I think Mr. Broten will have an uphill struggle to bring in those Meili supporters. The history of guys who sound like him delivering politics as usual is too long. Unless Mr. Meili is in a position where he will clearly have his fingerprints all over policy, even if whatever Mr. Broten comes up with is good enough for Meili it quite likely won't be good enough for the people who voted for him.

    1. Hence my thought that the most important role for Meili at this point may be to work on policy beyond the party's platform - particularly given that Broten's own policy proposals were rife with references to future consultations rather than clear details.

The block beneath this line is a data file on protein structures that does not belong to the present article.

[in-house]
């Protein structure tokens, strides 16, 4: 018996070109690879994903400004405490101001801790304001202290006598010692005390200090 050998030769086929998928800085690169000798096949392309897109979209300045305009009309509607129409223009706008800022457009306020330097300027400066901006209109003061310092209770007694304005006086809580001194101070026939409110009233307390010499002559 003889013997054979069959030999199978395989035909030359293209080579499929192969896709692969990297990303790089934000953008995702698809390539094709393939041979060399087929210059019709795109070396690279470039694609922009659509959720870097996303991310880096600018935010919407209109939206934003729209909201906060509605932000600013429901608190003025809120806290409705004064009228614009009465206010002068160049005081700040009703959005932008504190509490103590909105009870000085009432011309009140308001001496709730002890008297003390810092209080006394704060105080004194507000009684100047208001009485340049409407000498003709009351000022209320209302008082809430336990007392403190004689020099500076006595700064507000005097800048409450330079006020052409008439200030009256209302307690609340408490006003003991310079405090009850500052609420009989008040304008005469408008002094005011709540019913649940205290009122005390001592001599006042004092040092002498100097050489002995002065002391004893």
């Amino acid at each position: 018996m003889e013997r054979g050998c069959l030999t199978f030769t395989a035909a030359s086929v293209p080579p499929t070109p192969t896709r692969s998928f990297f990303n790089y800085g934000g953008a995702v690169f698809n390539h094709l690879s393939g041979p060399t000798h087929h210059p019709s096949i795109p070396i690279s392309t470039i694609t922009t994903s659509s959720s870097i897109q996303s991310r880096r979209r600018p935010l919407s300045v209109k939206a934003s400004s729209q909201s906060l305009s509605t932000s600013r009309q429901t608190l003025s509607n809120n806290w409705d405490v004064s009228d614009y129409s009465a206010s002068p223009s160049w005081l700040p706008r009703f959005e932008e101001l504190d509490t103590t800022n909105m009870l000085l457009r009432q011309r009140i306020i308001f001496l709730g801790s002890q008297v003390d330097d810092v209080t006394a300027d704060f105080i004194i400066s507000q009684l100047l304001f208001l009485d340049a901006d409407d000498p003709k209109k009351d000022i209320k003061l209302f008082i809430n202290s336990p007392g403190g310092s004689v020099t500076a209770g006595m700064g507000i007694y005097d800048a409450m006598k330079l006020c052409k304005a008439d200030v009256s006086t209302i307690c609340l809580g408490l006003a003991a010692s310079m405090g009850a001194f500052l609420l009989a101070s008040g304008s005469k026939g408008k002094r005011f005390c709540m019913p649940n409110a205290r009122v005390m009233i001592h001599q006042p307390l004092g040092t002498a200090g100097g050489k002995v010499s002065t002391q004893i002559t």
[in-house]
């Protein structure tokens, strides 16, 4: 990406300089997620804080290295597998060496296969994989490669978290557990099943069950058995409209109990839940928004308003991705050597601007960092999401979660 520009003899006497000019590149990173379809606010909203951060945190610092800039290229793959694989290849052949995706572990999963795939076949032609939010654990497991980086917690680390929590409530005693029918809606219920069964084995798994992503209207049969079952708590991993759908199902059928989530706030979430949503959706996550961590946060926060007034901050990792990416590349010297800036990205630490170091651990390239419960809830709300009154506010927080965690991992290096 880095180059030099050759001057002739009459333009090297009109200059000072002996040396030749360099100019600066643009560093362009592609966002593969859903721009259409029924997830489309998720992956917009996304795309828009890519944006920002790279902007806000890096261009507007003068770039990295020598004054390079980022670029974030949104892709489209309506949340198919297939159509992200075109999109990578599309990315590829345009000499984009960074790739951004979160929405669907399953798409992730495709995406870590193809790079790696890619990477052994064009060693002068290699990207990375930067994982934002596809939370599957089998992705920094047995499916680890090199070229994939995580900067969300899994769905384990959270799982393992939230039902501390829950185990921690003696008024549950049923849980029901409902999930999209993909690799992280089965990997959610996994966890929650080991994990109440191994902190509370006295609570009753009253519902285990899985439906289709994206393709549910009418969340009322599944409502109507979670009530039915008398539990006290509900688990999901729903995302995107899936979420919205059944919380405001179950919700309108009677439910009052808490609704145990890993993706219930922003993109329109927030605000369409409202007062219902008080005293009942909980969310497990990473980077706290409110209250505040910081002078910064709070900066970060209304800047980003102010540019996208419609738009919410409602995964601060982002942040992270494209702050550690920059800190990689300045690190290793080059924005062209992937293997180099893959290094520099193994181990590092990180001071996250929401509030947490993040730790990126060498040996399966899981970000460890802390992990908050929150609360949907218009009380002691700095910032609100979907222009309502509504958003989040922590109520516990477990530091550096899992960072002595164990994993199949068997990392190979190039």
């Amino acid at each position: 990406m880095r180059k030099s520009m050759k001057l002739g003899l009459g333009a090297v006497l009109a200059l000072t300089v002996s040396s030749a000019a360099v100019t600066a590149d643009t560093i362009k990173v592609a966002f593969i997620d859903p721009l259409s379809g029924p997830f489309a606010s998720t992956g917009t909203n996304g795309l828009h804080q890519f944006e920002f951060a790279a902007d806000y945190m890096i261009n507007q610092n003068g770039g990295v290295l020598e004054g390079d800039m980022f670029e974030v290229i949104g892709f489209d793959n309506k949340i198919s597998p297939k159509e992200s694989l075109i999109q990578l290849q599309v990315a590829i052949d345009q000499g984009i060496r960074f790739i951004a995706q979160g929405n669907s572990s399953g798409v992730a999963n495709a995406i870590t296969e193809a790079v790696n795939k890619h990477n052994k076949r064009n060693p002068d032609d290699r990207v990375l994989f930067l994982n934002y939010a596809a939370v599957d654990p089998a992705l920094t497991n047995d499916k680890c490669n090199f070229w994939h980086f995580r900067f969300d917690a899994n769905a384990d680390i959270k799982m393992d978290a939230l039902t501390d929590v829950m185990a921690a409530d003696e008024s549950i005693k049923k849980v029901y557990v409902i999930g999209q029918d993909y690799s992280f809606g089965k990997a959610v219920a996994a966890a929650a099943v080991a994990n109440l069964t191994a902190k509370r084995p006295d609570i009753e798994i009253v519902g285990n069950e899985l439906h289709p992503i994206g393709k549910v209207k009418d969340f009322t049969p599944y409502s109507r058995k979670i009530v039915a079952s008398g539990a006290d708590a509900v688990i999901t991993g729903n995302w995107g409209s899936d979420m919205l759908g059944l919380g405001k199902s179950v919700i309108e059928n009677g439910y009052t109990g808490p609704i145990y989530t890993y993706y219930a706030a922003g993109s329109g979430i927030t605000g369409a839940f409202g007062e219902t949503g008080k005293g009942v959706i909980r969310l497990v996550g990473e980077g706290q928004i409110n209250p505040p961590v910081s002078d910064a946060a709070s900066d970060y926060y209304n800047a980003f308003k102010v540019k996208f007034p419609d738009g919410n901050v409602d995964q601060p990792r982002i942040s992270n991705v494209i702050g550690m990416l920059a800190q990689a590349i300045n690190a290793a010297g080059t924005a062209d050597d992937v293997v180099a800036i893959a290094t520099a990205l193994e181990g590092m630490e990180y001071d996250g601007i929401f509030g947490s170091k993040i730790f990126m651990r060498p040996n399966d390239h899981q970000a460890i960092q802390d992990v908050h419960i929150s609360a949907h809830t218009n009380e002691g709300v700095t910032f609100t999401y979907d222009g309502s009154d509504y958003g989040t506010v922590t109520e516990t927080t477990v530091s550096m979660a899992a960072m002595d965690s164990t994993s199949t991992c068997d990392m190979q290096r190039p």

Broten won based on the idea that his top priority would be leading the opposition in the legislature, and he should be highly effective in that role. But if Meili can give us a head start on getting big ideas ready for implementation once we form government, it would be a huge loss for all concerned to miss out on that opportunity.

  4. Please note that I won't claim this is fair. For all I know Broten is a tiger with a fierce sense of justice who would institute amazing, highly progressive and innovative policies in office and bring power to the people. I'm just saying as things stand, people who like that kind of stuff aren't likely to be getting that feel from him and it may be difficult for him to persuade them different.

  5. Anonymous9:10 a.m.


    You have not thought this through. Ryan Meili is not some child who can "take his ball home" without significant consequence for the rest.